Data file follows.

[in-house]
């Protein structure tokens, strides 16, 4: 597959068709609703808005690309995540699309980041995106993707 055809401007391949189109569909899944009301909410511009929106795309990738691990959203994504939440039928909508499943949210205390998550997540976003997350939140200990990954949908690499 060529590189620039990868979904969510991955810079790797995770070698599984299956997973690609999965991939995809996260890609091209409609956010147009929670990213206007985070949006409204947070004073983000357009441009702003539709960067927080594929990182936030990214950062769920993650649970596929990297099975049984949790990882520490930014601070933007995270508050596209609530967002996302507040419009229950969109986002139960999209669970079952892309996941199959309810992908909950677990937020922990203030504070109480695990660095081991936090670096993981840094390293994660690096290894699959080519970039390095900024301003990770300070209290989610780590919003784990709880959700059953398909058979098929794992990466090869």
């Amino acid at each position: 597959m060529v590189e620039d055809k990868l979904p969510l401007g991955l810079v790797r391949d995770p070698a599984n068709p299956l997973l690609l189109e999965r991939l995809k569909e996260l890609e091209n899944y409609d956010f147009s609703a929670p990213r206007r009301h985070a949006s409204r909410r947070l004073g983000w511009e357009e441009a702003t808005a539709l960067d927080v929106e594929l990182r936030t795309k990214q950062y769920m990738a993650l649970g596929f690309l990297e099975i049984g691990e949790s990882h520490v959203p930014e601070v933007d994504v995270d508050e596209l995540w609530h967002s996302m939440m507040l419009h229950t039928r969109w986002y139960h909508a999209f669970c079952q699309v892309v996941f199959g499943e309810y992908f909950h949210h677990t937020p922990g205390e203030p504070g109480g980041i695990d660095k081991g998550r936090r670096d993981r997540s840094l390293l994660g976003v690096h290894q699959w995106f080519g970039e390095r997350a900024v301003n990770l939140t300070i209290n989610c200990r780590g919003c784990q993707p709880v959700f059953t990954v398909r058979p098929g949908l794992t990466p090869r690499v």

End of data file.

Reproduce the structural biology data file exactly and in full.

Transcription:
[in-house]
């Protein structure tokens, strides 16, 4: 597959068709609703808005690309995540699309980041995106993707 055809401007391949189109569909899944009301909410511009929106795309990738691990959203994504939440039928909508499943949210205390998550997540976003997350939140200990990954949908690499 060529590189620039990868979904969510991955810079790797995770070698599984299956997973690609999965991939995809996260890609091209409609956010147009929670990213206007985070949006409204947070004073983000357009441009702003539709960067927080594929990182936030990214950062769920993650649970596929990297099975049984949790990882520490930014601070933007995270508050596209609530967002996302507040419009229950969109986002139960999209669970079952892309996941199959309810992908909950677990937020922990203030504070109480695990660095081991936090670096993981840094390293994660690096290894699959080519970039390095900024301003990770300070209290989610780590919003784990709880959700059953398909058979098929794992990466090869």
């Amino acid at each position: 597959m060529v590189e620039d055809k990868l979904p969510l401007g991955l810079v790797r391949d995770p070698a599984n068709p299956l997973l690609l189109e999965r991939l995809k569909e996260l890609e091209n899944y409609d956010f147009s609703a929670p990213r206007r009301h985070a949006s409204r909410r947070l004073g983000w511009e357009e441009a702003t808005a539709l960067d927080v929106e594929l990182r936030t795309k990214q950062y769920m990738a993650l649970g596929f690309l990297e099975i049984g691990e949790s990882h520490v959203p930014e601070v933007d994504v995270d508050e596209l995540w609530h967002s996302m939440m507040l419009h229950t039928r969109w986002y139960h909508a999209f669970c079952q699309v892309v996941f199959g499943e309810y992908f909950h949210h677990t937020p922990g205390e203030p504070g109480g980041i695990d660095k081991g998550r936090r670096d993981r997540s840094l390293l994660g976003v690096h290894q699959w995106f080519g970039e390095r997350a900024v301003n990770l939140t300070i209290n989610c200990r780590g919003c784990q993707p709880v959700f059953t990954v398909r058979p098929g949908l794992t990466p090869r690499v």